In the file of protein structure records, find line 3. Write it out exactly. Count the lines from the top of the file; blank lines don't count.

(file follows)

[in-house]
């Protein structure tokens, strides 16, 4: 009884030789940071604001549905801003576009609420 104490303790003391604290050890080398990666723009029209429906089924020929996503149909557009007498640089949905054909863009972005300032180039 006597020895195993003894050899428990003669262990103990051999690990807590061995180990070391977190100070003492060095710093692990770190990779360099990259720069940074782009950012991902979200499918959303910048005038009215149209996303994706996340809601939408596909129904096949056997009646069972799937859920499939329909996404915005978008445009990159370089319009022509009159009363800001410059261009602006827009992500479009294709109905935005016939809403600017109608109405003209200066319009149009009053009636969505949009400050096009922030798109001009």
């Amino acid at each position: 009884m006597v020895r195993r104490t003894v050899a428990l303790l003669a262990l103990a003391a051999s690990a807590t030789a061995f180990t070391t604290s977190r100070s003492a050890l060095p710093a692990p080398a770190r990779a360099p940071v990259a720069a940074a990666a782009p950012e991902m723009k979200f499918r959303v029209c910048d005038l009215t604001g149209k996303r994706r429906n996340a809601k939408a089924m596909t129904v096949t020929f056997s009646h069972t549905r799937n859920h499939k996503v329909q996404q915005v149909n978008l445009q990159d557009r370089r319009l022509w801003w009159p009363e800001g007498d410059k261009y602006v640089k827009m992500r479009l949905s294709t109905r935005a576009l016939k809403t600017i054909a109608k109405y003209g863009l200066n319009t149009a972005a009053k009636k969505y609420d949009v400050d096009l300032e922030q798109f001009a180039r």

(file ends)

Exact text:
């Amino acid at each position: 009884m006597v020895r195993r104490t003894v050899a428990l303790l003669a262990l103990a003391a051999s690990a807590t030789a061995f180990t070391t604290s977190r100070s003492a050890l060095p710093a692990p080398a770190r990779a360099p940071v990259a720069a940074a990666a782009p950012e991902m723009k979200f499918r959303v029209c910048d005038l009215t604001g149209k996303r994706r429906n996340a809601k939408a089924m596909t129904v096949t020929f056997s009646h069972t549905r799937n859920h499939k996503v329909q996404q915005v149909n978008l445009q990159d557009r370089r319009l022509w801003w009159p009363e800001g007498d410059k261009y602006v640089k827009m992500r479009l949905s294709t109905r935005a576009l016939k809403t600017i054909a109608k109405y003209g863009l200066n319009t149009a972005a009053k009636k969505y609420d949009v400050d096009l300032e922030q798109f001009a180039r």